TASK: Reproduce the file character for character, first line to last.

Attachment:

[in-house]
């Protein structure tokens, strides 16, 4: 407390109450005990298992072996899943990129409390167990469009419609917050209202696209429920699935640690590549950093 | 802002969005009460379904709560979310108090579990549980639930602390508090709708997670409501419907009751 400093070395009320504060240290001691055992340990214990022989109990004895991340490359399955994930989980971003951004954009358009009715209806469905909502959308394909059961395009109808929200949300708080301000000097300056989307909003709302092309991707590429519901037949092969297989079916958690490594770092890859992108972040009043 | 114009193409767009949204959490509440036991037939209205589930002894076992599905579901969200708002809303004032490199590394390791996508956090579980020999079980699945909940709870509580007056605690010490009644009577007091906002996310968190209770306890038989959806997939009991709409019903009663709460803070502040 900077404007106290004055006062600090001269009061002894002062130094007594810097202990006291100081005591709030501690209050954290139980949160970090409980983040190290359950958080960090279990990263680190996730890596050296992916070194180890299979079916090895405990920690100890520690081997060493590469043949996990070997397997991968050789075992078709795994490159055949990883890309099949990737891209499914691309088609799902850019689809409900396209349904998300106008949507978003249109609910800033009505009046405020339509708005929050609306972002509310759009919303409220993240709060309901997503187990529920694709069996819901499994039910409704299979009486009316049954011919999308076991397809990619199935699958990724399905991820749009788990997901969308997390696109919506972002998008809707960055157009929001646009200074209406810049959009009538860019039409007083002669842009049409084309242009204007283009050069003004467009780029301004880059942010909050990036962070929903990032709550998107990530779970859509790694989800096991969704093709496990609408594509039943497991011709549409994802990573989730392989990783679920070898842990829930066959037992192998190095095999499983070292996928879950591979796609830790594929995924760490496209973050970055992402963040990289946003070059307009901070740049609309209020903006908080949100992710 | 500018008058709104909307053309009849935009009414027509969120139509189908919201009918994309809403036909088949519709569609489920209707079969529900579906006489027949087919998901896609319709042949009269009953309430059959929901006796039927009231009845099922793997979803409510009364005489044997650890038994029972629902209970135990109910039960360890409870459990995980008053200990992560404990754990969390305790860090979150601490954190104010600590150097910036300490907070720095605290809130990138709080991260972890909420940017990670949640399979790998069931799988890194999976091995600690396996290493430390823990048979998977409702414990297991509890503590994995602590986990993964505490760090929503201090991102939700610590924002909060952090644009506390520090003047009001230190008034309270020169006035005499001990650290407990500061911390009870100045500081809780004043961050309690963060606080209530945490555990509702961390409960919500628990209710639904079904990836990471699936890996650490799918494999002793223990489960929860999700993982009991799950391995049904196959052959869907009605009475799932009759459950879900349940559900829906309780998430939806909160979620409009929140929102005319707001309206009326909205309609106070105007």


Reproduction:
[in-house]
């Protein structure tokens, strides 16, 4: 407390109450005990298992072996899943990129409390167990469009419609917050209202696209429920699935640690590549950093 | 802002969005009460379904709560979310108090579990549980639930602390508090709708997670409501419907009751 400093070395009320504060240290001691055992340990214990022989109990004895991340490359399955994930989980971003951004954009358009009715209806469905909502959308394909059961395009109808929200949300708080301000000097300056989307909003709302092309991707590429519901037949092969297989079916958690490594770092890859992108972040009043 | 114009193409767009949204959490509440036991037939209205589930002894076992599905579901969200708002809303004032490199590394390791996508956090579980020999079980699945909940709870509580007056605690010490009644009577007091906002996310968190209770306890038989959806997939009991709409019903009663709460803070502040 900077404007106290004055006062600090001269009061002894002062130094007594810097202990006291100081005591709030501690209050954290139980949160970090409980983040190290359950958080960090279990990263680190996730890596050296992916070194180890299979079916090895405990920690100890520690081997060493590469043949996990070997397997991968050789075992078709795994490159055949990883890309099949990737891209499914691309088609799902850019689809409900396209349904998300106008949507978003249109609910800033009505009046405020339509708005929050609306972002509310759009919303409220993240709060309901997503187990529920694709069996819901499994039910409704299979009486009316049954011919999308076991397809990619199935699958990724399905991820749009788990997901969308997390696109919506972002998008809707960055157009929001646009200074209406810049959009009538860019039409007083002669842009049409084309242009204007283009050069003004467009780029301004880059942010909050990036962070929903990032709550998107990530779970859509790694989800096991969704093709496990609408594509039943497991011709549409994802990573989730392989990783679920070898842990829930066959037992192998190095095999499983070292996928879950591979796609830790594929995924760490496209973050970055992402963040990289946003070059307009901070740049609309209020903006908080949100992710 | 500018008058709104909307053309009849935009009414027509969120139509189908919201009918994309809403036909088949519709569609489920209707079969529900579906006489027949087919998901896609319709042949009269009953309430059959929901006796039927009231009845099922793997979803409510009364005489044997650890038994029972629902209970135990109910039960360890409870459990995980008053200990992560404990754990969390305790860090979150601490954190104010600590150097910036300490907070720095605290809130990138709080991260972890909420940017990670949640399979790998069931799988890194999976091995600690396996290493430390823990048979998977409702414990297991509890503590994995602590986990993964505490760090929503201090991102939700610590924002909060952090644009506390520090003047009001230190008034309270020169006035005499001990650290407990500061911390009870100045500081809780004043961050309690963060606080209530945490555990509702961390409960919500628990209710639904079904990836990471699936890996650490799918494999002793223990489960929860999700993982009991799950391995049904196959052959869907009605009475799932009759459950879900349940559900829906309780998430939806909160979620409009929140929102005319707001309206009326909205309609106070105007």